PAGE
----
The department of ecology is purported to say it lacks such authority. Balderdash. The governor is the leader on protecting the health of citizens and the environment. Begin rule making and a SEPA analysis at the same time. And if someone sued the Governor and argued lack of authority, there would be a strong argument that such authority does exist and I for one like to be arguing the case for protecting the public against those who would put it at risk until adequate analysis and safeguards are in place. If you lose that case, stand tall; if you never try that approach, you are diminished.

    Posted Thu, May 15, 9:36 p.m. Inappropriate

    All I was able to take away from the article was spending some billionaires money on more politics that have and are leading nowhere.

    Jacobsen's plan isn't quite shovel ready but it's much closer then anything else out there. Plus it's based more on science, where as, most other alternatives are purely political. You can't solve a science problem with politics, all you can do is kick the can down the road till you accidentally run into a solution to the problem.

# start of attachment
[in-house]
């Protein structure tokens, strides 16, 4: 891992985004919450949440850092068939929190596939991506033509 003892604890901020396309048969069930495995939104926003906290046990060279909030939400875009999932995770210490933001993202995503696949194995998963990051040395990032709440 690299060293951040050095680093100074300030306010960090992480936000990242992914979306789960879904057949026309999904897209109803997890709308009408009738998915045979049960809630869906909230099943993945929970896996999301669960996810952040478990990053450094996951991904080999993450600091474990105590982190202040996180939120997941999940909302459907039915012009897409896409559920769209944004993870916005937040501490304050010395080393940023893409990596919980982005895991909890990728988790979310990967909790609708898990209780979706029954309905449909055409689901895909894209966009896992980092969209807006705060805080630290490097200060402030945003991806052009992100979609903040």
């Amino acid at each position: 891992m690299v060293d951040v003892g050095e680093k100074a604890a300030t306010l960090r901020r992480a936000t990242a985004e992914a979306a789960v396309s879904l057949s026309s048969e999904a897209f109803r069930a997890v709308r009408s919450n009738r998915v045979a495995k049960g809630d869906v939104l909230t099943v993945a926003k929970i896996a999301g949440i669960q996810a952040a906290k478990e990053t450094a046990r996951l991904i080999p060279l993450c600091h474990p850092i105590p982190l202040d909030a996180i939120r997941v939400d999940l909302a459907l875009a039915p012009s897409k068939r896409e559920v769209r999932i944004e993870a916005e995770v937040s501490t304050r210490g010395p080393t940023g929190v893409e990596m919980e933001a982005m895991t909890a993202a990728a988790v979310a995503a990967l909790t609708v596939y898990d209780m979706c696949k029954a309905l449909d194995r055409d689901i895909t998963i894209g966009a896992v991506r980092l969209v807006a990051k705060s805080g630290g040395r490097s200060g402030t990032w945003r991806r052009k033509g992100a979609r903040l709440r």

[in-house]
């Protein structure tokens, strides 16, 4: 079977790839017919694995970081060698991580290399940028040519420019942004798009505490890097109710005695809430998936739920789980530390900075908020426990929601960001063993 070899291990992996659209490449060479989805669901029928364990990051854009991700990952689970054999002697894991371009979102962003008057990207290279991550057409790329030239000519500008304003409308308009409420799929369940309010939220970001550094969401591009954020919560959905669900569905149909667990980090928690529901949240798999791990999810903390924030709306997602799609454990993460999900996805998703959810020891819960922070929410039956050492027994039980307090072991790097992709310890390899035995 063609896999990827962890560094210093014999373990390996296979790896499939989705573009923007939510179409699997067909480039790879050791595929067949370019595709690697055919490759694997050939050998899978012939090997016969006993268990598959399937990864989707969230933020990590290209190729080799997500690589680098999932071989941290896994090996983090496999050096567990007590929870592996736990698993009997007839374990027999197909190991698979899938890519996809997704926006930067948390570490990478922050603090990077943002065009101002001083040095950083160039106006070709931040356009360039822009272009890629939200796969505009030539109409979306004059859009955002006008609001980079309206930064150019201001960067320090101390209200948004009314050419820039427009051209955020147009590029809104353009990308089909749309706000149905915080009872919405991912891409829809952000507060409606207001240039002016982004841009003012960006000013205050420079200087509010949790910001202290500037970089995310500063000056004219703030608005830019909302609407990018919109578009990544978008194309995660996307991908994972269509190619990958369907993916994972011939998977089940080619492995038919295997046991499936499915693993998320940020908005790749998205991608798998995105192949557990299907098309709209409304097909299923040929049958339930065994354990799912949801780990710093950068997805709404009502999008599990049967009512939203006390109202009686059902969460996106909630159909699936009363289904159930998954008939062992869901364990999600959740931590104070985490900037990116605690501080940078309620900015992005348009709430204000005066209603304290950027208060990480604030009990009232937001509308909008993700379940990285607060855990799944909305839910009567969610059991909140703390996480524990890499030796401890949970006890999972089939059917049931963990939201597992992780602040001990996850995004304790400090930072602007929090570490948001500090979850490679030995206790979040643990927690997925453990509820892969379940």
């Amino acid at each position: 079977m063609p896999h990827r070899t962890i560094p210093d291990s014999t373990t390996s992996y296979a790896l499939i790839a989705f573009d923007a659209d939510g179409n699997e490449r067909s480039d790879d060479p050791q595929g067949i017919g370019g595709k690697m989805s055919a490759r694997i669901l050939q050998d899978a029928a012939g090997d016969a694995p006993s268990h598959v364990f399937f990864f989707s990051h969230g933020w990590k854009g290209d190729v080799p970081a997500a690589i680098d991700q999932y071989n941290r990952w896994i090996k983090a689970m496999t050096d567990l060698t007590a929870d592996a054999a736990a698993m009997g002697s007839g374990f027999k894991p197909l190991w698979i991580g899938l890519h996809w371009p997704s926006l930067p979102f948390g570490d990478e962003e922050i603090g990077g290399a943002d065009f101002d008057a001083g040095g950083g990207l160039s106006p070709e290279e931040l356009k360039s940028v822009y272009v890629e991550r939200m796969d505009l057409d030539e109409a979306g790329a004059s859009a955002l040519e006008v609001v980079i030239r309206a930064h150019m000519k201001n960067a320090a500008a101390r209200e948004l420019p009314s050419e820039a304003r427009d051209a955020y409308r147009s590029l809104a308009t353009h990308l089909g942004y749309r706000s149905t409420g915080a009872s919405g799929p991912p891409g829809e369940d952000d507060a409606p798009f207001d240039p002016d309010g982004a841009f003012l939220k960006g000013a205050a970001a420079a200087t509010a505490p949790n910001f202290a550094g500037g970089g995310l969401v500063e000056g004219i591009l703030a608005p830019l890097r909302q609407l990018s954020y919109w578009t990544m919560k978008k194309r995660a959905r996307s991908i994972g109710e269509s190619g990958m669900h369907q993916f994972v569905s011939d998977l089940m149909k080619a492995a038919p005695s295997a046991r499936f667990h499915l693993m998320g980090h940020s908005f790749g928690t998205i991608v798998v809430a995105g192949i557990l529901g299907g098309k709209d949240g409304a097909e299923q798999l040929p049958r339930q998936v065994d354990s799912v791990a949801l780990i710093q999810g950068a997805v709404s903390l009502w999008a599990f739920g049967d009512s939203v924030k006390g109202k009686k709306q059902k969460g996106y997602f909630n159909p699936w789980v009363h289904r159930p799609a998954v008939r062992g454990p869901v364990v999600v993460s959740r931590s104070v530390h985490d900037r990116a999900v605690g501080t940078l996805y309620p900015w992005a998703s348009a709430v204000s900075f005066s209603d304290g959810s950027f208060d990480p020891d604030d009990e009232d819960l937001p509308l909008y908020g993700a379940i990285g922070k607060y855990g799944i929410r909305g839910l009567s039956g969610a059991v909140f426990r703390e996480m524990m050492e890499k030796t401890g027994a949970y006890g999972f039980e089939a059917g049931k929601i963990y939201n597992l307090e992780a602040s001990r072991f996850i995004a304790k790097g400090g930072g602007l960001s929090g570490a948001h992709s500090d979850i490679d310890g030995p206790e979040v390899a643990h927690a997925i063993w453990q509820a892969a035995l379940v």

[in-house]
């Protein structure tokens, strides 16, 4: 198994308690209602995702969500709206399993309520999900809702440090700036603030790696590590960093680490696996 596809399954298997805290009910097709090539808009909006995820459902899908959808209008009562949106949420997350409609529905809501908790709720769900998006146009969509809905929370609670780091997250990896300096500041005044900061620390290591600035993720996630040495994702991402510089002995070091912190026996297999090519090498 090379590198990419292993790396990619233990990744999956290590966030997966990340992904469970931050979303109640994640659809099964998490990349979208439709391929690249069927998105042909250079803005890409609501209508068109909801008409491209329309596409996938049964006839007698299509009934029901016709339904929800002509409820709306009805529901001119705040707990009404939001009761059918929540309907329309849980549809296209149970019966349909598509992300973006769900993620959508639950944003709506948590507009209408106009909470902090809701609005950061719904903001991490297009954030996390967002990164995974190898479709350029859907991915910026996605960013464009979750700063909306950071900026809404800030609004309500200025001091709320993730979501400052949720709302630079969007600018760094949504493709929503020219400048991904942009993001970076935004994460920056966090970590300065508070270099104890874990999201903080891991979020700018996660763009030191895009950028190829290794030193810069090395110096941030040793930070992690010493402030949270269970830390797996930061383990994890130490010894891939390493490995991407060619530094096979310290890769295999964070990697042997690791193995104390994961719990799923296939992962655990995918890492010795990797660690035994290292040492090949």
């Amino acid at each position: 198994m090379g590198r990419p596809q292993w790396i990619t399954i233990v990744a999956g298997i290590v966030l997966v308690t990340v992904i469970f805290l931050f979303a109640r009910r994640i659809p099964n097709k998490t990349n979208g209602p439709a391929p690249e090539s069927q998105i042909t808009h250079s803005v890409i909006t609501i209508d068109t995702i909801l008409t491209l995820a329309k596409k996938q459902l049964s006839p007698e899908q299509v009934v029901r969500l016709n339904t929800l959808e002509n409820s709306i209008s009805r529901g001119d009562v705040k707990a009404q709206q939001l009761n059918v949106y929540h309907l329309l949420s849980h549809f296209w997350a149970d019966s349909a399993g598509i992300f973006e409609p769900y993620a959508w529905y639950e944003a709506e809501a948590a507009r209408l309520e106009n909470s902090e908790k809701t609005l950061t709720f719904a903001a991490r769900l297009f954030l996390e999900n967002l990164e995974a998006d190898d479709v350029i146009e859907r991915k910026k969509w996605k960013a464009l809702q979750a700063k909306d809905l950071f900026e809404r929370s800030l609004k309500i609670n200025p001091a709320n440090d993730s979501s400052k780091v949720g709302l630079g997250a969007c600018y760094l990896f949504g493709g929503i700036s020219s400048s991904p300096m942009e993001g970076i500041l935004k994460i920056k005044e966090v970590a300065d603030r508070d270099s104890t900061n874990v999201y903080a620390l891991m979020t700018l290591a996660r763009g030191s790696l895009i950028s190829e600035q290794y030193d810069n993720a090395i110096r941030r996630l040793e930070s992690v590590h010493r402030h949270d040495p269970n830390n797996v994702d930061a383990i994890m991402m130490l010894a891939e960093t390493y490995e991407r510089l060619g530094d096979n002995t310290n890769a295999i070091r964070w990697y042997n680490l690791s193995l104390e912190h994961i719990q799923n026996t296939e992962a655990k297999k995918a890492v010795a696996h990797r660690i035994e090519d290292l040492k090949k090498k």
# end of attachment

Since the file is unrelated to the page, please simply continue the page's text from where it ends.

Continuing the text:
Posted Fri, May 16, 12:31 p.m. Inappropriate

    China will neutralize any and all efforts to make climate change legislation useful in Washington State. Especially if we block coal to China. They will strip mine Africa without any of the standards we could ask of them if we sell our coal to them.

    And fundamentally then we will get all the bad coal pollution drifting to the west coast from China.

    People aren't thinking progressively or globally.


    Posted Sat, May 17, 8:19 a.m. Inappropriate

    Most folks seem more interested in creating a warm and fuzzy feeling inside, instead actually facing the enormity of the problem. Both sides are equally guilty of this type of action.


    Posted Sun, May 18, 7:45 a.m. Inappropriate

    A New Apollo Project tries to get at the enormity. See my part 2 at http://crosscut.com/2014/05/15/climate/120086/inslee-needs-light-fire-climate-change/?_cs=1#c55256